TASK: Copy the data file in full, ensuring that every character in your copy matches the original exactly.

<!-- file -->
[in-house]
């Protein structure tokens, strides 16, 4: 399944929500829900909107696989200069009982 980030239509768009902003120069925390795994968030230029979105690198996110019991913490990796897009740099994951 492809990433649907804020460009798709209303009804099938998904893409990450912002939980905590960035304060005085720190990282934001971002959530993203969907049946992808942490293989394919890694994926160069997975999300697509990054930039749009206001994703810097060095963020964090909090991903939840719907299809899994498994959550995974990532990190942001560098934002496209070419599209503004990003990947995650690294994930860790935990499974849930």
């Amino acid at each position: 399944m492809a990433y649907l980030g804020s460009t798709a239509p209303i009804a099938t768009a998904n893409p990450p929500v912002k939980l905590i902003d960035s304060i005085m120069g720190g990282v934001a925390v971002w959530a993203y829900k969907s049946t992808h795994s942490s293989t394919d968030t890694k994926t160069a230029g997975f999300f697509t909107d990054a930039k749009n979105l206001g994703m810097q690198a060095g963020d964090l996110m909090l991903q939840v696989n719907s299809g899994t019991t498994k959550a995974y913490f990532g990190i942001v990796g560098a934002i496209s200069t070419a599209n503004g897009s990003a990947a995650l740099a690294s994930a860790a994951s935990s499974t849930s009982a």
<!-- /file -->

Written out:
[in-house]
């Protein structure tokens, strides 16, 4: 399944929500829900909107696989200069009982 980030239509768009902003120069925390795994968030230029979105690198996110019991913490990796897009740099994951 492809990433649907804020460009798709209303009804099938998904893409990450912002939980905590960035304060005085720190990282934001971002959530993203969907049946992808942490293989394919890694994926160069997975999300697509990054930039749009206001994703810097060095963020964090909090991903939840719907299809899994498994959550995974990532990190942001560098934002496209070419599209503004990003990947995650690294994930860790935990499974849930």
């Amino acid at each position: 399944m492809a990433y649907l980030g804020s460009t798709a239509p209303i009804a099938t768009a998904n893409p990450p929500v912002k939980l905590i902003d960035s304060i005085m120069g720190g990282v934001a925390v971002w959530a993203y829900k969907s049946t992808h795994s942490s293989t394919d968030t890694k994926t160069a230029g997975f999300f697509t909107d990054a930039k749009n979105l206001g994703m810097q690198a060095g963020d964090l996110m909090l991903q939840v696989n719907s299809g899994t019991t498994k959550a995974y913490f990532g990190i942001v990796g560098a934002i496209s200069t070419a599209n503004g897009s990003a990947a995650l740099a690294s994930a860790a994951s935990s499974t849930s009982a």